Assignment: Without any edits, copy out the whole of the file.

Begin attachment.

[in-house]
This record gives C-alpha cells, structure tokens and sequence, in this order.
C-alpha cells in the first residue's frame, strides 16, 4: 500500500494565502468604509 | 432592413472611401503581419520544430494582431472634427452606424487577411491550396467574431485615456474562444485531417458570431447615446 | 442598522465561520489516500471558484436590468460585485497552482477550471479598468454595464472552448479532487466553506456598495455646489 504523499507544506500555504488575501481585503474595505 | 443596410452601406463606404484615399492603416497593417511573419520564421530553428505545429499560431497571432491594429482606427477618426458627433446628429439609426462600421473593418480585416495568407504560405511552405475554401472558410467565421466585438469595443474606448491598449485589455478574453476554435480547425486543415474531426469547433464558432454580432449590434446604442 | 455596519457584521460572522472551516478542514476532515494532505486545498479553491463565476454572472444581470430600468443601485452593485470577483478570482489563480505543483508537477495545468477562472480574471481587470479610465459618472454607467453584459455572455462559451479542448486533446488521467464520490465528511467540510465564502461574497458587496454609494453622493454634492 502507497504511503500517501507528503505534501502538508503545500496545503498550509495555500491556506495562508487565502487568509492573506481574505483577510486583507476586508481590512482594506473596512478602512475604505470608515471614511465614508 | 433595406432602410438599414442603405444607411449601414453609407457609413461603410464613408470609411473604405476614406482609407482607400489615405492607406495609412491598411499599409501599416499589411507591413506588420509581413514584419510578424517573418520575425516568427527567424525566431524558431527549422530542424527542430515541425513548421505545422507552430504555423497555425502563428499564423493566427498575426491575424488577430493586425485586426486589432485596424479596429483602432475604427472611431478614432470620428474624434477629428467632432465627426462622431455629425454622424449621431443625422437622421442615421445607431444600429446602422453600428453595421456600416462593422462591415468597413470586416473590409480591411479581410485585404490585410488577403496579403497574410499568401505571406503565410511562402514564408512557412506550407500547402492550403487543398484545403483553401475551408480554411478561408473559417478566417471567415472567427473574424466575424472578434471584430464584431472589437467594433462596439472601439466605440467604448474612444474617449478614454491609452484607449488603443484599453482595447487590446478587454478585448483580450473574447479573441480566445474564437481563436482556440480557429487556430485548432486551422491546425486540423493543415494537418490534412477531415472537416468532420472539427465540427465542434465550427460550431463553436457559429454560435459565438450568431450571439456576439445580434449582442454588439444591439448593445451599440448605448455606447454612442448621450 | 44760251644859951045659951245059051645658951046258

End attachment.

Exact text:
[in-house]
This record gives C-alpha cells, structure tokens and sequence, in this order.
C-alpha cells in the first residue's frame, strides 16, 4: 500500500494565502468604509 | 432592413472611401503581419520544430494582431472634427452606424487577411491550396467574431485615456474562444485531417458570431447615446 | 442598522465561520489516500471558484436590468460585485497552482477550471479598468454595464472552448479532487466553506456598495455646489 504523499507544506500555504488575501481585503474595505 | 443596410452601406463606404484615399492603416497593417511573419520564421530553428505545429499560431497571432491594429482606427477618426458627433446628429439609426462600421473593418480585416495568407504560405511552405475554401472558410467565421466585438469595443474606448491598449485589455478574453476554435480547425486543415474531426469547433464558432454580432449590434446604442 | 455596519457584521460572522472551516478542514476532515494532505486545498479553491463565476454572472444581470430600468443601485452593485470577483478570482489563480505543483508537477495545468477562472480574471481587470479610465459618472454607467453584459455572455462559451479542448486533446488521467464520490465528511467540510465564502461574497458587496454609494453622493454634492 502507497504511503500517501507528503505534501502538508503545500496545503498550509495555500491556506495562508487565502487568509492573506481574505483577510486583507476586508481590512482594506473596512478602512475604505470608515471614511465614508 | 433595406432602410438599414442603405444607411449601414453609407457609413461603410464613408470609411473604405476614406482609407482607400489615405492607406495609412491598411499599409501599416499589411507591413506588420509581413514584419510578424517573418520575425516568427527567424525566431524558431527549422530542424527542430515541425513548421505545422507552430504555423497555425502563428499564423493566427498575426491575424488577430493586425485586426486589432485596424479596429483602432475604427472611431478614432470620428474624434477629428467632432465627426462622431455629425454622424449621431443625422437622421442615421445607431444600429446602422453600428453595421456600416462593422462591415468597413470586416473590409480591411479581410485585404490585410488577403496579403497574410499568401505571406503565410511562402514564408512557412506550407500547402492550403487543398484545403483553401475551408480554411478561408473559417478566417471567415472567427473574424466575424472578434471584430464584431472589437467594433462596439472601439466605440467604448474612444474617449478614454491609452484607449488603443484599453482595447487590446478587454478585448483580450473574447479573441480566445474564437481563436482556440480557429487556430485548432486551422491546425486540423493543415494537418490534412477531415472537416468532420472539427465540427465542434465550427460550431463553436457559429454560435459565438450568431450571439456576439445580434449582442454588439444591439448593445451599440448605448455606447454612442448621450 | 44760251644859951045659951245059051645658951046258